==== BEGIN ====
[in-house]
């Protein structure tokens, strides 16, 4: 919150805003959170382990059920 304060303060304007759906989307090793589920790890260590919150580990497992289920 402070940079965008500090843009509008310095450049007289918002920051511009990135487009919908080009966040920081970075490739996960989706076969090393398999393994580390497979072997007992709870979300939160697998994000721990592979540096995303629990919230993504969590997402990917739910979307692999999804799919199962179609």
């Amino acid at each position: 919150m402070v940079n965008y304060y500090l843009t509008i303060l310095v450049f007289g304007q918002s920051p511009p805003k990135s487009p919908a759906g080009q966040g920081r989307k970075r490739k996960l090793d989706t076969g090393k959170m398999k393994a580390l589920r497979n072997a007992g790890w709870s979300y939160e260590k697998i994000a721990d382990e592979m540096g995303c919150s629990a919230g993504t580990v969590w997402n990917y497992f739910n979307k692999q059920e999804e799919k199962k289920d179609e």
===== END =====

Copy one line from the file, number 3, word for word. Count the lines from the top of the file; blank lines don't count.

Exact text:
């Amino acid at each position: 919150m402070v940079n965008y304060y500090l843009t509008i303060l310095v450049f007289g304007q918002s920051p511009p805003k990135s487009p919908a759906g080009q966040g920081r989307k970075r490739k996960l090793d989706t076969g090393k959170m398999k393994a580390l589920r497979n072997a007992g790890w709870s979300y939160e260590k697998i994000a721990d382990e592979m540096g995303c919150s629990a919230g993504t580990v969590w997402n990917y497992f739910n979307k692999q059920e999804e799919k199962k289920d179609e």